WASHINGTON OSV News – An estimated tens of thousands of people gathered on the National Mall Nov. 14 in a show of solidarity for Israel in the wake of the terrorist group Hamas' Oct. 7 attacks on that country and a protest of antisemitism around the globe. Protesters also demanded the release of hostages abducted by Hamas.
Although there was no official head count for the rally, organized by the Jewish Federations of North America and the Conference of Presidents of Major American Jewish Organizations, The Washington Post reported that a permit was issued by the National Park Service to organizers for 100,000 people. The event's organizers later said the crowd number reached at least 290,000.
The event prompted enhanced security measures in the nation's capital. It was designated by the Department of Homeland Security as a "Level 1" security event, the agency'’s highest rating of risk assessment. That level is often given to high-profile events such as the Super Bowl and World Series, but is unprecedented for such protests, according to multiple reports.
Although security officials did not tie a specific credible threat to the event, the advocacy group the Anti-Defamation League has tracked a spike in instances of antisemitism in the wake of Hamas' attack on Israel, prompting concern.
A bipartisan and bicameral delegation of congressional leadership spoke at the event, while lawmakers from the Bipartisan Task Force for Combating Antisemitism, including longtime Catholic Rep. Chris Smith, R-N.J., led the rally in prayer.
"We pray before you, oh God of redemption, fulfilling the words of this Genesis quote: Here I am with you. I will watch over you wherever you go. And we'll bring you back to this land. Indeed, I will not leave you until I have done what I said to you," Smith said in his comments.
Senate Majority Leader Chuck Schumer, D-N.Y., told the crowd, "We are here united, Democrat and Republican, House and Senate, to say we stand with Israel."
Noting he is the "highest ranking Jewish elected official in American history," Schumer said he felt he "not only had a desire to go to Israel, I felt a special obligation to go" in the aftermath of the attack
"When I got off the plane, Israel was still shaken from what happened," he said of the trip he made with a congregational delegation on Oct. 14-15. "I said to the Israeli people, 'Israel, we in America have your back. America feels your pain. We ache with you. We stand with you. And we will not rest until you get all the assistance you need.'"
Speaker of the House Mike Johnson, R-La., said, "There are a few issues in Washington that could so easily bring together leaders of both parties in both chambers, but the survival of the State of Israel and her people unites us together and unites all Americans."
"Let me be very clear, the United States stands unequivocally with our neighbor, our friend, our ally Israel," he said, calling them "neighbors in a global sense."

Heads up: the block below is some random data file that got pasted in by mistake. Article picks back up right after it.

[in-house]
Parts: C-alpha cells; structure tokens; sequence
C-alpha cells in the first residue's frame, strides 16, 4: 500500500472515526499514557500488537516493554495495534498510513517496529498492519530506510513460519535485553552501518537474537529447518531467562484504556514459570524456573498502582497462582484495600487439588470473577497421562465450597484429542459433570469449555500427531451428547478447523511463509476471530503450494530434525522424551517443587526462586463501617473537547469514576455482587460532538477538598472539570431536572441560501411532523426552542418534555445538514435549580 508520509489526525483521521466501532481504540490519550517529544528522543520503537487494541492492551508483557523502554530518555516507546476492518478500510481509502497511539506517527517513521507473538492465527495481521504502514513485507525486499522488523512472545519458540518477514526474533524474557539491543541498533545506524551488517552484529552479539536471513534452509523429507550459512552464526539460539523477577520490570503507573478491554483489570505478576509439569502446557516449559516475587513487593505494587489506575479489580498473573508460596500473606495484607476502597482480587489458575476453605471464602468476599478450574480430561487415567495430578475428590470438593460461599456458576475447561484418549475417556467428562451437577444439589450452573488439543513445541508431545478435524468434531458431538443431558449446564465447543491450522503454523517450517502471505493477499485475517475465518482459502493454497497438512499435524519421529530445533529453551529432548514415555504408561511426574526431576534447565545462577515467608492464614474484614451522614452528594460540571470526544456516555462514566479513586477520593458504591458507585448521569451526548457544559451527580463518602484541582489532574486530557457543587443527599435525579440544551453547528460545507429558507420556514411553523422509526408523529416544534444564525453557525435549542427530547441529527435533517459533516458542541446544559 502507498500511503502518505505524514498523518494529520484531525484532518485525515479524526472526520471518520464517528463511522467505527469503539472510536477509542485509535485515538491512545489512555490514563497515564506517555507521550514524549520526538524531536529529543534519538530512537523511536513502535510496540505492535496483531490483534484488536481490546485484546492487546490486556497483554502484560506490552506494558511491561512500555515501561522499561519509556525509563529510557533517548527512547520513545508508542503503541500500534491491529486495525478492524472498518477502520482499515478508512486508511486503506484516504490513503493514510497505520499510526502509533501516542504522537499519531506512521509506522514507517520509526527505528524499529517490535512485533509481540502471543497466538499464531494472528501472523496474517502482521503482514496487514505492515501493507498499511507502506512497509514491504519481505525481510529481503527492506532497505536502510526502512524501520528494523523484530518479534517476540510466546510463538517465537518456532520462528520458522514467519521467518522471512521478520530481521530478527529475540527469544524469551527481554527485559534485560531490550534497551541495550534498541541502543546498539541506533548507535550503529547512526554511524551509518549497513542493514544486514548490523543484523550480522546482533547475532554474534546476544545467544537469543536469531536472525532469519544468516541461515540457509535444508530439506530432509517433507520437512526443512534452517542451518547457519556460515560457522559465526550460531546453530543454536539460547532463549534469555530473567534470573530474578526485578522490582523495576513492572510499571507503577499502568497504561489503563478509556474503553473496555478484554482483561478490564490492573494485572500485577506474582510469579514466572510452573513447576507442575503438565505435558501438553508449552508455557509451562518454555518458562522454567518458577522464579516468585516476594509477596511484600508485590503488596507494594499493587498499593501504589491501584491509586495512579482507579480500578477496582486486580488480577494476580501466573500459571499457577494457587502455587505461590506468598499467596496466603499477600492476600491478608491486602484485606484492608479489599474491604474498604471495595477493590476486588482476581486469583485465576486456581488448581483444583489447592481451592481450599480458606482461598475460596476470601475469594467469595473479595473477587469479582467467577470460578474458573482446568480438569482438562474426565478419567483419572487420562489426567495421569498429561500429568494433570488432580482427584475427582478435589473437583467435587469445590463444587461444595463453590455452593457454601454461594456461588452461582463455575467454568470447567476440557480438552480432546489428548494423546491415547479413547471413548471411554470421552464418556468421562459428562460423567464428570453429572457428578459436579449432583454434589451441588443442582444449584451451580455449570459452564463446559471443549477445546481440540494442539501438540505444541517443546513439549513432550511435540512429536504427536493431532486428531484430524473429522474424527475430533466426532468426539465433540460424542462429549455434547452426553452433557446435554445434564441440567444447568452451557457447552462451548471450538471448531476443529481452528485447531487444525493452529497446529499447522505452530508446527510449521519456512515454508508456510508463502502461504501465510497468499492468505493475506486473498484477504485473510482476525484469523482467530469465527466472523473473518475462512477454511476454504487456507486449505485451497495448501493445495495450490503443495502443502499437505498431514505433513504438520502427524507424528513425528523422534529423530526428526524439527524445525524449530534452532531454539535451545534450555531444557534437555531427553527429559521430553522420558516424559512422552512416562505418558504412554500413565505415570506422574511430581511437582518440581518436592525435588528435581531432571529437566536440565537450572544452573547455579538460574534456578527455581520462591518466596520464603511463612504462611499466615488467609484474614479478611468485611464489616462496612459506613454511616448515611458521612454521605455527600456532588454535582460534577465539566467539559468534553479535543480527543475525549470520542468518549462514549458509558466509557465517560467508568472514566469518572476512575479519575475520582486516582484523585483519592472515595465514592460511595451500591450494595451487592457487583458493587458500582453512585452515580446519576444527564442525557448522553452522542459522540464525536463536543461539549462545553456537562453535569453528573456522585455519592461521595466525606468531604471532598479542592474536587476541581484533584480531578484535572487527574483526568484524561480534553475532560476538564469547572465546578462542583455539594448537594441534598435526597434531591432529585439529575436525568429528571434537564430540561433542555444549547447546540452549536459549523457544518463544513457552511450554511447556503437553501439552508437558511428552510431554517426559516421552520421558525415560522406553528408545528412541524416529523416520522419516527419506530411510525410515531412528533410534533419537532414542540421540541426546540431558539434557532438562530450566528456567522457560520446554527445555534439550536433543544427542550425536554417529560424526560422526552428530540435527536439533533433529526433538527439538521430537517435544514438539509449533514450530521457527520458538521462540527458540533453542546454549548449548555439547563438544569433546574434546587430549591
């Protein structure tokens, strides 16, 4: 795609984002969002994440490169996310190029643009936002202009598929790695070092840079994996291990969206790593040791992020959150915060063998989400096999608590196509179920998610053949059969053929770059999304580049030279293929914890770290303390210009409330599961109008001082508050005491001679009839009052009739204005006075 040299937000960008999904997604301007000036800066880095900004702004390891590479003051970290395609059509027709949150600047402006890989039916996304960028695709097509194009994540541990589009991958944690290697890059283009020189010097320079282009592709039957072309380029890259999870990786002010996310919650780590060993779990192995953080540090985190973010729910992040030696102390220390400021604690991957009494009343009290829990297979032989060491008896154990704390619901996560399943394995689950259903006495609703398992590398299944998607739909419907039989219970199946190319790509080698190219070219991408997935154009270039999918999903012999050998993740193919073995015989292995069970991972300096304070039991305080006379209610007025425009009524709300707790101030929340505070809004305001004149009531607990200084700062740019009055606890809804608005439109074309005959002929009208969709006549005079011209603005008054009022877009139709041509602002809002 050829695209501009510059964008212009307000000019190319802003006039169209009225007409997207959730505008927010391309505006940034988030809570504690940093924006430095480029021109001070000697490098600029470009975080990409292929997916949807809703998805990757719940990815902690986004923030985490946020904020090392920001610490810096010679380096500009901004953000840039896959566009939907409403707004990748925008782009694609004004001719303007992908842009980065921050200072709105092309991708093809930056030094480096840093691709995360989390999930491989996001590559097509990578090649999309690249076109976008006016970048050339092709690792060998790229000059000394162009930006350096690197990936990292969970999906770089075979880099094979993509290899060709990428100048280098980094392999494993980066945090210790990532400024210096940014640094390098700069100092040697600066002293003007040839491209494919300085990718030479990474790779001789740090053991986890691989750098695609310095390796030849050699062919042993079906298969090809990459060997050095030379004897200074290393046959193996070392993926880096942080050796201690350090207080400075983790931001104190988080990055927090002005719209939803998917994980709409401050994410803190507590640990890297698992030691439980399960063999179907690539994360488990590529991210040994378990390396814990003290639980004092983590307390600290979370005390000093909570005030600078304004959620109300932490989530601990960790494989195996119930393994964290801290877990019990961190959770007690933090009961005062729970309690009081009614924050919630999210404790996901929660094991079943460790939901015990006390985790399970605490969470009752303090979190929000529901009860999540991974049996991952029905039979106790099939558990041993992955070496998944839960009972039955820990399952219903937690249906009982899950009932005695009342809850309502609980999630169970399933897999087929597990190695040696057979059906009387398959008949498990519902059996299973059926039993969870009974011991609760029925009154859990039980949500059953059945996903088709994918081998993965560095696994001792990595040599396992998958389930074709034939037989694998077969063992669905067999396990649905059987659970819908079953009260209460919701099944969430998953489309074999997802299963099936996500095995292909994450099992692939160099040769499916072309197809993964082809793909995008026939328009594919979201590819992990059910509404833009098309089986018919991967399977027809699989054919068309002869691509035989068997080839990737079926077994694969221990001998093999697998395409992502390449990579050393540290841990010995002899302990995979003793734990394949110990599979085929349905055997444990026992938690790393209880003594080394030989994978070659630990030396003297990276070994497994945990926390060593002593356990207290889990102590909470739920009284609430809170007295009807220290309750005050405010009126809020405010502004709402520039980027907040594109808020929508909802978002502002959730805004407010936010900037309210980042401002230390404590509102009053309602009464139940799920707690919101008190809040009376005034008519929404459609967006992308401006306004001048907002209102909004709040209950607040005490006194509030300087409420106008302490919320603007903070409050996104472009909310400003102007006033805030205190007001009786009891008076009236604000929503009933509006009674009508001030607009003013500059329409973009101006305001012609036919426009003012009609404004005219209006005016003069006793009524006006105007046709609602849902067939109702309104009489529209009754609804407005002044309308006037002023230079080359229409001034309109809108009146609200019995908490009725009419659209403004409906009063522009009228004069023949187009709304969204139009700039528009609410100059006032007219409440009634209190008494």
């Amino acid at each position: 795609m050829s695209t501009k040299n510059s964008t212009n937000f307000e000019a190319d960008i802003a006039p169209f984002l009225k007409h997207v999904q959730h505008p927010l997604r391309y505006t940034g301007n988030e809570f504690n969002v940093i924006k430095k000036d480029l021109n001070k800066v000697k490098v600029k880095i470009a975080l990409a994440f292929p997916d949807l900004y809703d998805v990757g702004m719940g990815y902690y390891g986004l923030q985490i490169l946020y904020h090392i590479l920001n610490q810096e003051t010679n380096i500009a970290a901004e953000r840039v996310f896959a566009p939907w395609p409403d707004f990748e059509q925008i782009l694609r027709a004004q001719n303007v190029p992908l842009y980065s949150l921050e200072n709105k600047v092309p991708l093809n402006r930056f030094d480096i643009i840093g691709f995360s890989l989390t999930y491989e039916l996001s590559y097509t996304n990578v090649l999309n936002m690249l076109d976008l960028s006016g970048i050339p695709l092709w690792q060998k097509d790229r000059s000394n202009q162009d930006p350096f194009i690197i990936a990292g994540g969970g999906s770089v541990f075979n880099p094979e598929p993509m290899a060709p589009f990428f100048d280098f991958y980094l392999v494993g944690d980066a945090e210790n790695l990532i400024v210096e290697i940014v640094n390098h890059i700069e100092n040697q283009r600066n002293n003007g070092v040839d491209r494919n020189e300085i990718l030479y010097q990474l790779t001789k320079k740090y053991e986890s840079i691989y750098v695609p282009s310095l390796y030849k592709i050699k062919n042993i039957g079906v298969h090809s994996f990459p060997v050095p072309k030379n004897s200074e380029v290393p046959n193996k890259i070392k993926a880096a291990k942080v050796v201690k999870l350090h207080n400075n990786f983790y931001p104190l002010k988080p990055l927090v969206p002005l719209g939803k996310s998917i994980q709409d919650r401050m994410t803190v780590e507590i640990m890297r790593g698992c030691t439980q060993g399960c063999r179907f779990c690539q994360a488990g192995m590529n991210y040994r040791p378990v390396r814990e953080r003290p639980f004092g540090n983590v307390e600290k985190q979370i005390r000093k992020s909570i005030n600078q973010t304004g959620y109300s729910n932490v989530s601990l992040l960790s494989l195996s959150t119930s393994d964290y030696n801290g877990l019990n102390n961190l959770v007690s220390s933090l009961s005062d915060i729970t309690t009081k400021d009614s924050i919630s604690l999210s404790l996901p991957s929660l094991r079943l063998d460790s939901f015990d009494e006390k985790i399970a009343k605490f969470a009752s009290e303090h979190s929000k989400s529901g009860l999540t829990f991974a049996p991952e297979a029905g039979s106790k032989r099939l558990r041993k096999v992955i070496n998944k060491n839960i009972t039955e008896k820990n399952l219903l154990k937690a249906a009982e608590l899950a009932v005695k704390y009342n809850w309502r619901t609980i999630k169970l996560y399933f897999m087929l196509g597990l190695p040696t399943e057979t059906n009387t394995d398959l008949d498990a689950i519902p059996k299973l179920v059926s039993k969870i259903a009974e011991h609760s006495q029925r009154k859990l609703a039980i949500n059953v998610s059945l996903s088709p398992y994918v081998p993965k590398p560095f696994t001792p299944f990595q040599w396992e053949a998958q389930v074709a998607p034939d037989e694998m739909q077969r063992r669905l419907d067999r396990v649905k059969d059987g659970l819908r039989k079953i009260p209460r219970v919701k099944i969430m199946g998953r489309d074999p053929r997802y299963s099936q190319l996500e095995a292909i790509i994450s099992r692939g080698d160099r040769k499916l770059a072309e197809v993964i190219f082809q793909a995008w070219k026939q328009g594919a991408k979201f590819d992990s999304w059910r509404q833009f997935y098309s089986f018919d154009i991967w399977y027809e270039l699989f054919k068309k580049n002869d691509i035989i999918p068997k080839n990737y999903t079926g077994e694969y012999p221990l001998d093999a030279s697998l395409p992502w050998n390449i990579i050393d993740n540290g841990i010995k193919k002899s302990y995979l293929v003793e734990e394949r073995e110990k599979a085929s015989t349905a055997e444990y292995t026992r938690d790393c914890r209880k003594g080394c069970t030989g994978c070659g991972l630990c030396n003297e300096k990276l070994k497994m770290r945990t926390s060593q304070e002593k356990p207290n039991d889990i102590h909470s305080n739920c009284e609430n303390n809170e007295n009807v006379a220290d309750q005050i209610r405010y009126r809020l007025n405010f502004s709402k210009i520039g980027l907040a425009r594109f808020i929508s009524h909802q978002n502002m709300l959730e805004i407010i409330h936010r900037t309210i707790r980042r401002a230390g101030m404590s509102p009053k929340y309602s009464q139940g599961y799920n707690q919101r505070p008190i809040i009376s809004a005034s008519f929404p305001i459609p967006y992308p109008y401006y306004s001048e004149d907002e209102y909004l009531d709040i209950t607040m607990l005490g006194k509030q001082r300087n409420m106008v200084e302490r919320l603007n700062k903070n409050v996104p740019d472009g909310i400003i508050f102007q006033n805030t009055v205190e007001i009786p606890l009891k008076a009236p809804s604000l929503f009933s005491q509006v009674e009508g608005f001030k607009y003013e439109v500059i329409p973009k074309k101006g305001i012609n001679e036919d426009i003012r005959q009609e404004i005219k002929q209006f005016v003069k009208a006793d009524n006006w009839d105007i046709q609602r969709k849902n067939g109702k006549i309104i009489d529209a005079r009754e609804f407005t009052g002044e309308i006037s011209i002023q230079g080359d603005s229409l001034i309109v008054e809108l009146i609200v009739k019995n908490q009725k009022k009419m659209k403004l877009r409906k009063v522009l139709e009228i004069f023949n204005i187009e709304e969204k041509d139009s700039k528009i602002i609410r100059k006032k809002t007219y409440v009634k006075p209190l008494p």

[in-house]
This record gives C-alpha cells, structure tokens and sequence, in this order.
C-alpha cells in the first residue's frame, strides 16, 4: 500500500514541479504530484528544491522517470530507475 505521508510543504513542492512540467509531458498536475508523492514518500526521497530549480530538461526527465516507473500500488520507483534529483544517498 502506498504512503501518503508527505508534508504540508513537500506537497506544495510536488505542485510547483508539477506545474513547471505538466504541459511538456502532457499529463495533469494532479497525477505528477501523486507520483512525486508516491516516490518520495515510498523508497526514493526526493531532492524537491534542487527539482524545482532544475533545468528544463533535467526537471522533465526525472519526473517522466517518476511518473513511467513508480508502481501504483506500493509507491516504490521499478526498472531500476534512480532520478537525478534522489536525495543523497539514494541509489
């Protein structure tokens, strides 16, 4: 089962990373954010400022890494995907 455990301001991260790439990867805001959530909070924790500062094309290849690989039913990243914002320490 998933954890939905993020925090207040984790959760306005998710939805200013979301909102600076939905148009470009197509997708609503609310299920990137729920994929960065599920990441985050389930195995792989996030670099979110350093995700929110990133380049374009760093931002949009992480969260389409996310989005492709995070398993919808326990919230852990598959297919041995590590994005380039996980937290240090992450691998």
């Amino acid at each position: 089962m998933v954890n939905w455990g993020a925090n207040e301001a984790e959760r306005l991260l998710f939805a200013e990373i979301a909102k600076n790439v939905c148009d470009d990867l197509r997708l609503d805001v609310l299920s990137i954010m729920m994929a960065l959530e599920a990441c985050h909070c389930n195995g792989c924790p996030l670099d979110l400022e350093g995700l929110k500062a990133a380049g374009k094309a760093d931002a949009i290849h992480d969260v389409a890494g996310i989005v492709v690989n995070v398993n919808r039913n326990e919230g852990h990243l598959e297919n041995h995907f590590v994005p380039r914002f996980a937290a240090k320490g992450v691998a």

Johnson characterized calls for a ceasefire as "outrageous," arguing, "Israel will cease their counter-offensive when Hamas ceases to be a threat to the Jewish state."
Deborah Lipstadt, President Joe Biden's special envoy for combating antisemitism, cited George Washington's 1790 letter "To the Hebrew Congregation in Newport, Rhode Island," in which the first president pledged to Jewish Americans that they were welcome in the new United States. The letter is historically notable, as it pledged more than the religious tolerance some other nations adopted, but advocated for true equality for a minority religious sect.
Over 230 years ago, "President George Washington reassured the Jews of Newport that our new nation would give bigotry no sanction, and persecution no assistance," she said. "His meaning and his message were quite specific: In the United States of America, the bigotry of antisemitism must have no place, no quarter, no haven, no home."
Antisemitism, Lipstadt said, "or more explicitly, Jew-hatred, the world's longest oldest form of prejudice, has pierced and permeated too many countries, too many cultures, communities," and can be found in "all political, religious and cultural" directions in the United States.
"Groups that agree on nothing else agree on their suspicion and hatred," she said. "And if we needed any reminder about the validity of that claim, the past five weeks made it plain."
She called on Americans to "echo our founding father unequivocally and unreservedly" and pledge that "today in America we give antisemitism no sanction, no foothold, no tolerance, not on campus, not in grade school, not in our neighborhoods, not in our streets of the streets of our cities. Not in our government. Nowhere, not now, not ever."
Anila Ali, a Pakistani-American Muslim and women's rights activist, told marchers that "Muslims and Jews are not destined to be enemies."
"We are stronger together, we are blessed together, we are all the connected children of Ibrahim, peace be upon him," she said. "And now, today, we are called upon to fulfill that historic destiny together. This is a dark time but this is also a historic moment. We will emerge stronger, and more united than ever before. And together we will have a lasting peace."
In a post on X, formerly Twitter, the State of Israel wrote, "Thank you to each and every one of our Jewish and non-Jewish brothers, sisters and allies."
"Your support during this difficult time means everything to us and we feel your love always, but especially today," it said.
Kate Scanlon is a national reporter for OSV News covering Washington. Follow her on X (formerly Twitter) @kgscanlon.